The Sun Daily, The Star and The New Straits Times and The Sun Online 23 August 2015

KUALA LUMPUR: The creation of the Asean Economic Community (AEC) is important as it will serve as a common denominator for trade negotiations with external parties such as the European Union (EU).

Institute for Democracy and Economic Affairs (IDEAS) Chief Executive Officer Wan Saiful Wan Jan said however, regional trade negotiations, would be challenging.

“This is due to the economic disparity between member countries and the need to level up economic development within them. We need to sort out what is happening within the region.

“At the same time, if there are countries already at the level where they can negotiate with the EU, I think they should not allow the slower reform in others to prevent them from doing so,” he told Bernama.

Asean and the EU had agreed to resume stalled talks on a free trade agreement (FTA) between the two regions from earlier this year with officials of both regions meeting towards year end to explore the way forward.

The 10-member Asean and the EU launched negotiations in 2007, but broke it off in 2009, amid disagreements largely centering on European concerns over Myanmar’s human rights record.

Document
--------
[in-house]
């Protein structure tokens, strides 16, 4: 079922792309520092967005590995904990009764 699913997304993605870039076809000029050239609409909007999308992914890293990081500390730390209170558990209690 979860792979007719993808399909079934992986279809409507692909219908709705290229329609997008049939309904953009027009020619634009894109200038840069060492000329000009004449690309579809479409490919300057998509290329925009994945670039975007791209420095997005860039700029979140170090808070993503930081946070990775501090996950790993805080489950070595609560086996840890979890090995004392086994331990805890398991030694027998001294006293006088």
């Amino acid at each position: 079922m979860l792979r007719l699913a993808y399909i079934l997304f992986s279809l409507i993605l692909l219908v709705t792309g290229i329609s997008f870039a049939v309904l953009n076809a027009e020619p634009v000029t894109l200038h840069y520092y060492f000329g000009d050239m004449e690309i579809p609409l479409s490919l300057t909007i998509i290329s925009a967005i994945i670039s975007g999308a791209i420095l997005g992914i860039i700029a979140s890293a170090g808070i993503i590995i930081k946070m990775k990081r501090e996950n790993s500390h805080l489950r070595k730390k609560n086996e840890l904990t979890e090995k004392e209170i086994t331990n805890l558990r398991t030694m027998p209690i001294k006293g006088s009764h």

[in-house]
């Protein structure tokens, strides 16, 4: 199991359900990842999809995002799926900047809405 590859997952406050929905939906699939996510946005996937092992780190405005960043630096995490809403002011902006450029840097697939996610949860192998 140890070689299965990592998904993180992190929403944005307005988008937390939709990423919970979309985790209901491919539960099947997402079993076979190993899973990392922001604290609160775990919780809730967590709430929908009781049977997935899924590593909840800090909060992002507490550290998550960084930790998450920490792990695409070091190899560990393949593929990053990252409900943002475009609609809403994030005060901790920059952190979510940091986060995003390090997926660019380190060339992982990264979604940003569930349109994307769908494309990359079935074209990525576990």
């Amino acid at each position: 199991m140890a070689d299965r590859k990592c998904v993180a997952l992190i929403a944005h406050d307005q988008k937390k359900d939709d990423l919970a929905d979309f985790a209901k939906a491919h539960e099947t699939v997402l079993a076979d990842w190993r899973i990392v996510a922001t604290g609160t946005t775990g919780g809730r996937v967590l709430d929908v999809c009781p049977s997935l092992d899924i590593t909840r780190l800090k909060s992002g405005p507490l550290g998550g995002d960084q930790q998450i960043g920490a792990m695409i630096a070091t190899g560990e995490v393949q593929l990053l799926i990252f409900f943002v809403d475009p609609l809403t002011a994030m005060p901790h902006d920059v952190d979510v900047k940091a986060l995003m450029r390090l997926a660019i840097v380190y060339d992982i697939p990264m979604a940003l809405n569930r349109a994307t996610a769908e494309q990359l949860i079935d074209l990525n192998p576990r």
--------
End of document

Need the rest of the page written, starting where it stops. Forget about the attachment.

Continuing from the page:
The EU is already holding separate talks on potential FTAs with other Asean members, namely Malaysia, Vietnam and Thailand.

The European bloc concluded an agreement with Singapore in December 2012.

“There will be a lot of challenges and compromises that need to be made. I just hope that if we do negotiate an Asean-EU FTA, we will not have to dilute it to the lowest common denominator,” Wan Saiful said.

When asked if Asean is ready for economic integration, he said it should be seen as the starting point of a journey towards further integration and not as an ultimate aim.

“The AEC is supposed to be quite a big change to the region. It will be much better if we agree that by the beginning of next year, we will have free movement of labour throughout the region,” he added.

At the same time, Wan Saiful also hoped to see the Trans-Pacific Partnership (TPP) coming into conclusion within the next few weeks, adding, thereafter, the EU-Malaysia FTA negotiations can continue.

In 2014, Asean was the EU’s third largest trading partner outside Europe, after the US and China, with more than €179.2 billion (RM853 billion) in trade in goods and services. – Bernama

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